When the walls and the ceiling were finally finished and dry, it was time to start working on that floor tile. But first, (unfortunately), we had a little work to do to prep the floors. If you remember, we tore up the original gross tile floors, including the lath and concrete sub-floor, leaving us with just the plywood sub-floor underneath.
That plywood wasn't in such great shape, especially after my beast-with-a-sledgehammer husband was done with it. So not only was the existing floor a little battered, but we needed to lay down a surface that the tile could adhere to. Cue the HardieBacker. HardieBacker is a cement board, a lot like Durock (which we used on the walls of the shower and backsplash,) but we chose Hardie in this instance because it is a little more sturdy and we're looking for extra strength on those floors. It also comes in two thicknesses, 1/4" and 1/2", so we could buy the 1/4" version and not have the flooring rise up so high that it didn't meet with the carpet in the hallway.
We purchased our HardieBacker back when we got all our drywall and Durock, but we didn't put it in right away because we knew all the mud from the drywall would make a hot mess on our floors. We were right.
|Sorry for exposing you to that gross toilet hole. It's like I'm trying to make you all stop reading.|
I worked on this project by myself one evening while the Hubs was working and Captain Chaos was sleeping, so unfortunately I don't have a lot of photos. Think of it like a giant puzzle though, you cut pieces of your 3'x5' HardieBacker to cover the floor. Just like drywall, you want to make sure your edges are right on the studs for firm support. To make things just a bit trickier you want to make sure you're not just placing your new board directly on top of the plywood below in the same shapes. You'll get more strength if you overlap your seams. After a few hours, I had this.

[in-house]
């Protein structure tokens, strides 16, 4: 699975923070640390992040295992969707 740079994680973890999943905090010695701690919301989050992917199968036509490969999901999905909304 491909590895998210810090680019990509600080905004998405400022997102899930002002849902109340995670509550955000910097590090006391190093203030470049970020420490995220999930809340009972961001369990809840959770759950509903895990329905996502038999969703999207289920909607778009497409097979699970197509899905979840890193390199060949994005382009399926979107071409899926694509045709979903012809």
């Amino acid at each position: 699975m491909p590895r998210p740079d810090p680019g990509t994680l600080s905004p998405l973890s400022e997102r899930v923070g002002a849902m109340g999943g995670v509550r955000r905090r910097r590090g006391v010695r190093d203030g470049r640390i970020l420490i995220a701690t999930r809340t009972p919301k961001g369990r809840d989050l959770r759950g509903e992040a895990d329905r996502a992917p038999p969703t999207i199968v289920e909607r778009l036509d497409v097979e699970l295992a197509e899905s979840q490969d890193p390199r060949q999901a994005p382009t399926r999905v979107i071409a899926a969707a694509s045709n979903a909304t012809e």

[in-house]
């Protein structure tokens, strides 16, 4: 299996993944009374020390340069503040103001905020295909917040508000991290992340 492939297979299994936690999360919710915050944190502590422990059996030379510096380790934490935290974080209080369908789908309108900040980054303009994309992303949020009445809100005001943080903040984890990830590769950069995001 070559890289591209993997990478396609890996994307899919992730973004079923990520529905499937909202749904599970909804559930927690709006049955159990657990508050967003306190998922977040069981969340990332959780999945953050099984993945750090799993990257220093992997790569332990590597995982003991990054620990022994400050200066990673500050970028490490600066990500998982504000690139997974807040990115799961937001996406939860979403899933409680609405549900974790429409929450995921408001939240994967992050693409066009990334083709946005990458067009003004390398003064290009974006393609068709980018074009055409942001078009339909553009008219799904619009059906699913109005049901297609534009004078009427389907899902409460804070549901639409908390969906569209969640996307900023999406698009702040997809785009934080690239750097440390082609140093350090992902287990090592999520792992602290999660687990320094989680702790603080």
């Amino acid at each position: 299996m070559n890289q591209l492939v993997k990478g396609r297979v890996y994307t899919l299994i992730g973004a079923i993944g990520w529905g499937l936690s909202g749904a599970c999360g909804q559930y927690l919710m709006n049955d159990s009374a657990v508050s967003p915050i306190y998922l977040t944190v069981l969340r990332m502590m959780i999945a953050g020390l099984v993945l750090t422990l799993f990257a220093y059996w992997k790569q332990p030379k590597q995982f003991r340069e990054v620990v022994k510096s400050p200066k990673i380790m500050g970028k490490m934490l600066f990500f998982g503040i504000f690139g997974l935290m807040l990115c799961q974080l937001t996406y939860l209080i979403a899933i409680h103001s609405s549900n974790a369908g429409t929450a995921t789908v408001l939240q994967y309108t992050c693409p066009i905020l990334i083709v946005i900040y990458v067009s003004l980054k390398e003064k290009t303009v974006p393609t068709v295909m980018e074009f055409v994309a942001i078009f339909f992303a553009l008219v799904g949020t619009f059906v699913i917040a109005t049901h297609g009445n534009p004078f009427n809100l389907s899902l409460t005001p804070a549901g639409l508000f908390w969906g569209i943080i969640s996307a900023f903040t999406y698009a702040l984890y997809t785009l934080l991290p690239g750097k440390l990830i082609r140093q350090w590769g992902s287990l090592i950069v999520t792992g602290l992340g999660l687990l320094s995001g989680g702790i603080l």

I love the grid pattern already printed on Hardie which makes laying your tile floors so much easier. Genius.
Unfortunately, I wasn't quite done, because even after my fantastic (ifIdosaysomyself) sub-floor installation, we still had a low point on the floor by the tub. In order to avoid my tile being uneven or worse- cracking in this space, I pulled out the old faithful self leveler to even everything out.
All we need to do is wait for that patch to dry, and it is tile time! I mean it this time! What do you guys think- has anyone else used Hardie Backer before? Or do you prefer to tile on a different surface? Or prefer to have the pros tile for you... there's no shame in that. Somedays I wish we had the dough to just source all these projects out. Where's the fun in that though?
If you're just joining us, here's a look back at the Main Bath project so far: